In this week's JAMA, the journal of the American Medical Association, two articles tackle issues with the new guideline. One article compared the new guideline with the old guideline for their ability to identify people who would benefit from statin therapy. Researchers studied people enrolled in the Framingham Heart Study , the granddaddy of our epidemiology studies of cardiovascular risk. The researchers found that the new guideline, with its emphasis on risks instead of targets, was more accurate and efficient in identifying people with an increased risk of cardiovascular disease.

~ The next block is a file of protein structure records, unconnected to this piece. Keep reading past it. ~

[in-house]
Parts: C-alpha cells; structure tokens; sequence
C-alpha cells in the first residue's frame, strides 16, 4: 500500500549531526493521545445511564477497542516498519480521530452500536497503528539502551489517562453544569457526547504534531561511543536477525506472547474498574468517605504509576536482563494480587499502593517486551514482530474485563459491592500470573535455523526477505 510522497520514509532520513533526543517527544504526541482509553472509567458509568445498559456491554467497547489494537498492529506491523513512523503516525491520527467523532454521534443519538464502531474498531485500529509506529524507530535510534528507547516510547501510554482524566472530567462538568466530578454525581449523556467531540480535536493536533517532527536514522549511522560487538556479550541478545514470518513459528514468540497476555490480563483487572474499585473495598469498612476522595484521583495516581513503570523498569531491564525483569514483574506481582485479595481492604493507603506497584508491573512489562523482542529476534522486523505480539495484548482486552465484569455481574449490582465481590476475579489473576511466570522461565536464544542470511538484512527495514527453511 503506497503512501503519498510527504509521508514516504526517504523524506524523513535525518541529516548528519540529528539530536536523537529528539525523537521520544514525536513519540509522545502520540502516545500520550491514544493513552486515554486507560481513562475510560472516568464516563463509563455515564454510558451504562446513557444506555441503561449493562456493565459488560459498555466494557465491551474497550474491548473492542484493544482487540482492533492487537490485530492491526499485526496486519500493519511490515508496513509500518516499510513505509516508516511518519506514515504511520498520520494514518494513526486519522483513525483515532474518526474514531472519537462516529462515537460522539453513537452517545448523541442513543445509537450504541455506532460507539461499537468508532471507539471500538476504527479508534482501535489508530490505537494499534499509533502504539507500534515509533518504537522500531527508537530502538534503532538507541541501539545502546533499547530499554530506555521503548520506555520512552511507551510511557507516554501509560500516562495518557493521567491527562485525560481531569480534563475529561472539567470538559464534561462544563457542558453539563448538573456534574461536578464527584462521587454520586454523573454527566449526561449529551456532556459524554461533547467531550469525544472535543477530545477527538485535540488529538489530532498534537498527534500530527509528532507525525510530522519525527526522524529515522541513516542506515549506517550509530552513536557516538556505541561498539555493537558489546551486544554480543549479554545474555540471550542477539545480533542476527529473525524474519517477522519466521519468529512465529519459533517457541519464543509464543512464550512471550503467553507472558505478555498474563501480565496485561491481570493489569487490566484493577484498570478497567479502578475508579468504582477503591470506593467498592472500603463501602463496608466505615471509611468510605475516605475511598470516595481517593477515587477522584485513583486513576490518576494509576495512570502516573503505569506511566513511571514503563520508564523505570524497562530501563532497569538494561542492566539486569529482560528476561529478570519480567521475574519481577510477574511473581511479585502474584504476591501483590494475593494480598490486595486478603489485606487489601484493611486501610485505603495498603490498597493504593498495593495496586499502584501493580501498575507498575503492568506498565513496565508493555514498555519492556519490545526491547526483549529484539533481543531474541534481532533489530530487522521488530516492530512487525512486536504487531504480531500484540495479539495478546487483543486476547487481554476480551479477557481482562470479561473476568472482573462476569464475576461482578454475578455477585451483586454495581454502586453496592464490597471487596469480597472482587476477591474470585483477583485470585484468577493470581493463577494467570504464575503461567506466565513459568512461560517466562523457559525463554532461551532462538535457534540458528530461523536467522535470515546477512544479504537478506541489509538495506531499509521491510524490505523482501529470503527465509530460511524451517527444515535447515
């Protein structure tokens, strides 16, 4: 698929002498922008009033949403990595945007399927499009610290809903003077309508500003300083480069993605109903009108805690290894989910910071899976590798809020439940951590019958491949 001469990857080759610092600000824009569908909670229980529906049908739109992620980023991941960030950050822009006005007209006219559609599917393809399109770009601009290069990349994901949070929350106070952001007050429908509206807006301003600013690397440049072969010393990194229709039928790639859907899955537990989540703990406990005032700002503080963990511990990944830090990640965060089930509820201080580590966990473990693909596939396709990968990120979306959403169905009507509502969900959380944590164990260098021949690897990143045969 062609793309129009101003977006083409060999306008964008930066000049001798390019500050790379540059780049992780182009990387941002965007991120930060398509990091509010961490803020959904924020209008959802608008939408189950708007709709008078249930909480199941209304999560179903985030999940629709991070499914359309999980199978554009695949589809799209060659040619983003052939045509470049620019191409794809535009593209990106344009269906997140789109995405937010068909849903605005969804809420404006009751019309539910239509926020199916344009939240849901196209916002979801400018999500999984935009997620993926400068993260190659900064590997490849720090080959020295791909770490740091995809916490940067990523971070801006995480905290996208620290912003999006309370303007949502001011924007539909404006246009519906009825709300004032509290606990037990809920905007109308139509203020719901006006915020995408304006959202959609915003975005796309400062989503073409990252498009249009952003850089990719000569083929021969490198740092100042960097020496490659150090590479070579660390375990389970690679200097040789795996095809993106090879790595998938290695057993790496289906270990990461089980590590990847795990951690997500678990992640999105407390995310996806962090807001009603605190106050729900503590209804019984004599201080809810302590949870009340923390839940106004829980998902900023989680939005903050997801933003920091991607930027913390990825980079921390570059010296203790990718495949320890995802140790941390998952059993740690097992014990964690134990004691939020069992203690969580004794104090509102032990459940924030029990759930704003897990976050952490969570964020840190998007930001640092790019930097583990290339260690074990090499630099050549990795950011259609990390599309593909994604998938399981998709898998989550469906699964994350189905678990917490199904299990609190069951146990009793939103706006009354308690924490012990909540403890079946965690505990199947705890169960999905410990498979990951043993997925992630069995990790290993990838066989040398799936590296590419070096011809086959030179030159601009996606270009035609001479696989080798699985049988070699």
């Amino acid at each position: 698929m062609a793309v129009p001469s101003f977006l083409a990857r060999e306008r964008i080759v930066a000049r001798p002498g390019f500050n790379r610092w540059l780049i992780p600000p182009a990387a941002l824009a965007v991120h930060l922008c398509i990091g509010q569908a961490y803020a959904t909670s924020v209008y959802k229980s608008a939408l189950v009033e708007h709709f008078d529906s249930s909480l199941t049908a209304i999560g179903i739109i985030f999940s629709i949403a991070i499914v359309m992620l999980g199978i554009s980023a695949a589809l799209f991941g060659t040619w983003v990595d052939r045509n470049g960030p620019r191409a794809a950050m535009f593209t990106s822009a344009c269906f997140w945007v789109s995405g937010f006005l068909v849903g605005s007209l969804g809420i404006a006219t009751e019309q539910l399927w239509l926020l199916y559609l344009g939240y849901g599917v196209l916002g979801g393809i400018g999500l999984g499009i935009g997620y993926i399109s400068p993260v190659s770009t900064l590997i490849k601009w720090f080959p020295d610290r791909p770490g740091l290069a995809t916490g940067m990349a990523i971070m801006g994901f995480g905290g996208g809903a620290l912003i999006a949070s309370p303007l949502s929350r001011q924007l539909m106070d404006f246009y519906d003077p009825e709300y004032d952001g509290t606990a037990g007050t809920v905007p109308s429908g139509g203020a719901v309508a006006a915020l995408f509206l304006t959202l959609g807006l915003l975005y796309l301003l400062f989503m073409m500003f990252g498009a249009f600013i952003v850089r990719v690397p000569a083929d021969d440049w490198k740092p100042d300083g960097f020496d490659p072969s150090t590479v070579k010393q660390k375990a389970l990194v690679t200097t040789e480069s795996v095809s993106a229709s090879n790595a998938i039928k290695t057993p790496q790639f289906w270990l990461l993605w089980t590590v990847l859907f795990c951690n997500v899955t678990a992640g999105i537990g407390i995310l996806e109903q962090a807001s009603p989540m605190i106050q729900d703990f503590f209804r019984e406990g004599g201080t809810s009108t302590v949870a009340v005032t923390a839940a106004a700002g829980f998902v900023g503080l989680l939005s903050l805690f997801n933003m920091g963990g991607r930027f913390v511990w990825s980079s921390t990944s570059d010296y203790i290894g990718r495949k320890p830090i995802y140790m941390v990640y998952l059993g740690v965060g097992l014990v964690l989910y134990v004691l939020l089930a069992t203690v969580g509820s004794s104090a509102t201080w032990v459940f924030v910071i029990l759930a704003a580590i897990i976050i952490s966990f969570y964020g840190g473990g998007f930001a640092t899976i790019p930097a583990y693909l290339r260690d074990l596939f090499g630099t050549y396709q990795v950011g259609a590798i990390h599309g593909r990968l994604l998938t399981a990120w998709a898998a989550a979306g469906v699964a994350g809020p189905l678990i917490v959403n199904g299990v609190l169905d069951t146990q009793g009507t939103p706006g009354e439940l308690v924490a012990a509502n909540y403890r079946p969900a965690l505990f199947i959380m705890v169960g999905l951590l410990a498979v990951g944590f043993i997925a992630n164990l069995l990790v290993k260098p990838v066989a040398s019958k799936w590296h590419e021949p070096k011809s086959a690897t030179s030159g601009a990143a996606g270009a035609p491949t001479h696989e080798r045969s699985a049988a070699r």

The hacker ethos and community as I have described it here long predates the emergence of Linux after 1990; I first became involved with it around 1976, and, its roots are readily traceable back to the early 1960s. But before Linux, most hacking was done on either proprietary operating systems or a handful of quasi-experimental homegrown systems like MIT's ITS that were never deployed outside of their original academic niches. While there had been some earlier (pre-Linux) attempts to change this situation, their impact was at best very marginal and confined to communities of dedicated true believers which were tiny minorities even within the hacker community, let alone with respect to the larger world of software in general.